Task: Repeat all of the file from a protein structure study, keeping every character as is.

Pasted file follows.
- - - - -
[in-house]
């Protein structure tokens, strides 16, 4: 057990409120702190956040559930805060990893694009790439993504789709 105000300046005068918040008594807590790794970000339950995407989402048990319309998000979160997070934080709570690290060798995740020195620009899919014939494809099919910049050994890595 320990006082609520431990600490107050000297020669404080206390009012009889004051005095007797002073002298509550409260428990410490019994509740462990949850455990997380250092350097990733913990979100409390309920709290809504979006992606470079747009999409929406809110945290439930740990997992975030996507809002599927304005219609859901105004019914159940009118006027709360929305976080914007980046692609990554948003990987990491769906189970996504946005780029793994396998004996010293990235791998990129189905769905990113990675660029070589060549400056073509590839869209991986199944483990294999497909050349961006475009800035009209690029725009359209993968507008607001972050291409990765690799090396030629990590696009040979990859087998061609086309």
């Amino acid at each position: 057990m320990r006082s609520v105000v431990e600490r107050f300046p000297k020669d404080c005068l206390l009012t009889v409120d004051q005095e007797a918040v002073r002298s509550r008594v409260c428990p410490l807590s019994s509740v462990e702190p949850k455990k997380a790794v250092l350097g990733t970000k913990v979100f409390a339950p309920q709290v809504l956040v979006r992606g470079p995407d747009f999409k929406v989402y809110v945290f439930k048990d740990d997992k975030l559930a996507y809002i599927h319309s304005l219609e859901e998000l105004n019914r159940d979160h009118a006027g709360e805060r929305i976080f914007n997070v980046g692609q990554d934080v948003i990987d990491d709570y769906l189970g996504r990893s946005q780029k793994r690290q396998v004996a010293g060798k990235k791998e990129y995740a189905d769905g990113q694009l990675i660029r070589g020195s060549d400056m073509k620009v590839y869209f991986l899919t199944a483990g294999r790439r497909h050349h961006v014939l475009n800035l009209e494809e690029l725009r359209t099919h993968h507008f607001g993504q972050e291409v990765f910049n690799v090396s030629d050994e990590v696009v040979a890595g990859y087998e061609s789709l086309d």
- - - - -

[in-house]
């Protein structure tokens, strides 16, 4: 057990409120702190956040559930805060990893694009790439993504789709 105000300046005068918040008594807590790794970000339950995407989402048990319309998000979160997070934080709570690290060798995740020195620009899919014939494809099919910049050994890595 320990006082609520431990600490107050000297020669404080206390009012009889004051005095007797002073002298509550409260428990410490019994509740462990949850455990997380250092350097990733913990979100409390309920709290809504979006992606470079747009999409929406809110945290439930740990997992975030996507809002599927304005219609859901105004019914159940009118006027709360929305976080914007980046692609990554948003990987990491769906189970996504946005780029793994396998004996010293990235791998990129189905769905990113990675660029070589060549400056073509590839869209991986199944483990294999497909050349961006475009800035009209690029725009359209993968507008607001972050291409990765690799090396030629990590696009040979990859087998061609086309």
């Amino acid at each position: 057990m320990r006082s609520v105000v431990e600490r107050f300046p000297k020669d404080c005068l206390l009012t009889v409120d004051q005095e007797a918040v002073r002298s509550r008594v409260c428990p410490l807590s019994s509740v462990e702190p949850k455990k997380a790794v250092l350097g990733t970000k913990v979100f409390a339950p309920q709290v809504l956040v979006r992606g470079p995407d747009f999409k929406v989402y809110v945290f439930k048990d740990d997992k975030l559930a996507y809002i599927h319309s304005l219609e859901e998000l105004n019914r159940d979160h009118a006027g709360e805060r929305i976080f914007n997070v980046g692609q990554d934080v948003i990987d990491d709570y769906l189970g996504r990893s946005q780029k793994r690290q396998v004996a010293g060798k990235k791998e990129y995740a189905d769905g990113q694009l990675i660029r070589g020195s060549d400056m073509k620009v590839y869209f991986l899919t199944a483990g294999r790439r497909h050349h961006v014939l475009n800035l009209e494809e690029l725009r359209t099919h993968h507008f607001g993504q972050e291409v990765f910049n690799v090396s030629d050994e990590v696009v040979a890595g990859y087998e061609s789709l086309d």